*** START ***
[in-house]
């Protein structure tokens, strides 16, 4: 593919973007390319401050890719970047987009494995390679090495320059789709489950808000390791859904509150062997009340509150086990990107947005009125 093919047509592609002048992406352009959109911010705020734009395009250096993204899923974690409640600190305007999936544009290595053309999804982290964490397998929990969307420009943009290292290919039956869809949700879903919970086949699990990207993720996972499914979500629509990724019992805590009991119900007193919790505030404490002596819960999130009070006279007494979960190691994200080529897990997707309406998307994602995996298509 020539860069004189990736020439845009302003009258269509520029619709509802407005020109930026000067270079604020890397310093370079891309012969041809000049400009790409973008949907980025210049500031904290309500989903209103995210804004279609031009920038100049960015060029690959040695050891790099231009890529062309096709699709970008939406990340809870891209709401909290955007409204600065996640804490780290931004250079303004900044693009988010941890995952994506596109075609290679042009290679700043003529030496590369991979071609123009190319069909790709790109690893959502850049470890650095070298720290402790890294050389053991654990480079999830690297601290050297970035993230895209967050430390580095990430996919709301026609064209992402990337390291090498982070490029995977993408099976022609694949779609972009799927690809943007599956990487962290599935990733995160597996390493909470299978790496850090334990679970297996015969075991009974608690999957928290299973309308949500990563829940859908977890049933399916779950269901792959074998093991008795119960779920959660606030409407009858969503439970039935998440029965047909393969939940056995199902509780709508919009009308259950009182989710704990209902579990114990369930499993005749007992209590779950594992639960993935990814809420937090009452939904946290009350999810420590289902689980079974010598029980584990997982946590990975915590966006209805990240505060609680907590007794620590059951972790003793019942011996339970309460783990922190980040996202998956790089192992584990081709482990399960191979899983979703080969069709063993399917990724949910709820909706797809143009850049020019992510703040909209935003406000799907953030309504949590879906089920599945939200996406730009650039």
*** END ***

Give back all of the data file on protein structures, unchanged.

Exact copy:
[in-house]
């Protein structure tokens, strides 16, 4: 593919973007390319401050890719970047987009494995390679090495320059789709489950808000390791859904509150062997009340509150086990990107947005009125 093919047509592609002048992406352009959109911010705020734009395009250096993204899923974690409640600190305007999936544009290595053309999804982290964490397998929990969307420009943009290292290919039956869809949700879903919970086949699990990207993720996972499914979500629509990724019992805590009991119900007193919790505030404490002596819960999130009070006279007494979960190691994200080529897990997707309406998307994602995996298509 020539860069004189990736020439845009302003009258269509520029619709509802407005020109930026000067270079604020890397310093370079891309012969041809000049400009790409973008949907980025210049500031904290309500989903209103995210804004279609031009920038100049960015060029690959040695050891790099231009890529062309096709699709970008939406990340809870891209709401909290955007409204600065996640804490780290931004250079303004900044693009988010941890995952994506596109075609290679042009290679700043003529030496590369991979071609123009190319069909790709790109690893959502850049470890650095070298720290402790890294050389053991654990480079999830690297601290050297970035993230895209967050430390580095990430996919709301026609064209992402990337390291090498982070490029995977993408099976022609694949779609972009799927690809943007599956990487962290599935990733995160597996390493909470299978790496850090334990679970297996015969075991009974608690999957928290299973309308949500990563829940859908977890049933399916779950269901792959074998093991008795119960779920959660606030409407009858969503439970039935998440029965047909393969939940056995199902509780709508919009009308259950009182989710704990209902579990114990369930499993005749007992209590779950594992639960993935990814809420937090009452939904946290009350999810420590289902689980079974010598029980584990997982946590990975915590966006209805990240505060609680907590007794620590059951972790003793019942011996339970309460783990922190980040996202998956790089192992584990081709482990399960191979899983979703080969069709063993399917990724949910709820909706797809143009850049020019992510703040909209935003406000799907953030309504949590879906089920599945939200996406730009650039």